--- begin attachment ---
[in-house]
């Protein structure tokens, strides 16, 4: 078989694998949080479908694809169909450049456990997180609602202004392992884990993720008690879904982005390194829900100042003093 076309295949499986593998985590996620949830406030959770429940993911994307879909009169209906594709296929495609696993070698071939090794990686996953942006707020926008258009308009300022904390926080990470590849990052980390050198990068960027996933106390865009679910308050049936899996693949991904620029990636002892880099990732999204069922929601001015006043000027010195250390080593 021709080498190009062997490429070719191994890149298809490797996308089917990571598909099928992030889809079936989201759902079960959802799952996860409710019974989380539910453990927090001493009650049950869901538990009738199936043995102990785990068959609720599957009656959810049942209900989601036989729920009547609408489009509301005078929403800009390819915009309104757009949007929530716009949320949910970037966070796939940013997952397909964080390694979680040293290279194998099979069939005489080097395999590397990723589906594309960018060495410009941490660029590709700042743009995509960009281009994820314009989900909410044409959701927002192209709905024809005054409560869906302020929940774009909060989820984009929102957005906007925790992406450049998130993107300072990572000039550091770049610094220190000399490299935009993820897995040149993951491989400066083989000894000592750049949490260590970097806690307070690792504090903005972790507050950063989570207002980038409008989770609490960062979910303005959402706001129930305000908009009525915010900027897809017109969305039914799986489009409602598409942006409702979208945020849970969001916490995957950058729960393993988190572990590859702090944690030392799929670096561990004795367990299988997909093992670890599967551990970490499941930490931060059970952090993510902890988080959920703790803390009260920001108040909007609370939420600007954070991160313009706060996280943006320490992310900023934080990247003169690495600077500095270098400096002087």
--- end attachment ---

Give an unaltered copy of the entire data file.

[in-house]
């Protein structure tokens, strides 16, 4: 078989694998949080479908694809169909450049456990997180609602202004392992884990993720008690879904982005390194829900100042003093 076309295949499986593998985590996620949830406030959770429940993911994307879909009169209906594709296929495609696993070698071939090794990686996953942006707020926008258009308009300022904390926080990470590849990052980390050198990068960027996933106390865009679910308050049936899996693949991904620029990636002892880099990732999204069922929601001015006043000027010195250390080593 021709080498190009062997490429070719191994890149298809490797996308089917990571598909099928992030889809079936989201759902079960959802799952996860409710019974989380539910453990927090001493009650049950869901538990009738199936043995102990785990068959609720599957009656959810049942209900989601036989729920009547609408489009509301005078929403800009390819915009309104757009949007929530716009949320949910970037966070796939940013997952397909964080390694979680040293290279194998099979069939005489080097395999590397990723589906594309960018060495410009941490660029590709700042743009995509960009281009994820314009989900909410044409959701927002192209709905024809005054409560869906302020929940774009909060989820984009929102957005906007925790992406450049998130993107300072990572000039550091770049610094220190000399490299935009993820897995040149993951491989400066083989000894000592750049949490260590970097806690307070690792504090903005972790507050950063989570207002980038409008989770609490960062979910303005959402706001129930305000908009009525915010900027897809017109969305039914799986489009409602598409942006409702979208945020849970969001916490995957950058729960393993988190572990590859702090944690030392799929670096561990004795367990299988997909093992670890599967551990970490499941930490931060059970952090993510902890988080959920703790803390009260920001108040909007609370939420600007954070991160313009706060996280943006320490992310900023934080990247003169690495600077500095270098400096002087």